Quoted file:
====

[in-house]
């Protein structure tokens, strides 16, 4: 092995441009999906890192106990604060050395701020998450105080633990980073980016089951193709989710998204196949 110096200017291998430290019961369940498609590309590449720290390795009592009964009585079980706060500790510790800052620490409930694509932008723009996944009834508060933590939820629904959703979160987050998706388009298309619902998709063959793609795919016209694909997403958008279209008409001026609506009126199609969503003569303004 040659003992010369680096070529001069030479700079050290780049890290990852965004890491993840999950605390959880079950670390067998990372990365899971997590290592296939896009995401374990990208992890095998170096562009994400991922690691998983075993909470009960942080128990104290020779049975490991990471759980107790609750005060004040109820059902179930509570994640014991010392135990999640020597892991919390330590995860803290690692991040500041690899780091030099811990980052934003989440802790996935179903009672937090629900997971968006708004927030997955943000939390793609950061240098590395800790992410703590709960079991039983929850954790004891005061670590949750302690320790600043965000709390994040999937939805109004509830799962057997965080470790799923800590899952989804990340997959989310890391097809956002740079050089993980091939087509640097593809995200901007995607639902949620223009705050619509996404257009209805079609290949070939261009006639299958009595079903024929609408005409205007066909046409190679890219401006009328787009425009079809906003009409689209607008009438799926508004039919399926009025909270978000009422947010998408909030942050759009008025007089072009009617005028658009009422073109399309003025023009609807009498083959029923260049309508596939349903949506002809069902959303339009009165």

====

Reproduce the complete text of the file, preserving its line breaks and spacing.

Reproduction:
[in-house]
């Protein structure tokens, strides 16, 4: 092995441009999906890192106990604060050395701020998450105080633990980073980016089951193709989710998204196949 110096200017291998430290019961369940498609590309590449720290390795009592009964009585079980706060500790510790800052620490409930694509932008723009996944009834508060933590939820629904959703979160987050998706388009298309619902998709063959793609795919016209694909997403958008279209008409001026609506009126199609969503003569303004 040659003992010369680096070529001069030479700079050290780049890290990852965004890491993840999950605390959880079950670390067998990372990365899971997590290592296939896009995401374990990208992890095998170096562009994400991922690691998983075993909470009960942080128990104290020779049975490991990471759980107790609750005060004040109820059902179930509570994640014991010392135990999640020597892991919390330590995860803290690692991040500041690899780091030099811990980052934003989440802790996935179903009672937090629900997971968006708004927030997955943000939390793609950061240098590395800790992410703590709960079991039983929850954790004891005061670590949750302690320790600043965000709390994040999937939805109004509830799962057997965080470790799923800590899952989804990340997959989310890391097809956002740079050089993980091939087509640097593809995200901007995607639902949620223009705050619509996404257009209805079609290949070939261009006639299958009595079903024929609408005409205007066909046409190679890219401006009328787009425009079809906003009409689209607008009438799926508004039919399926009025909270978000009422947010998408909030942050759009008025007089072009009617005028658009009422073109399309003025023009609807009498083959029923260049309508596939349903949506002809069902959303339009009165």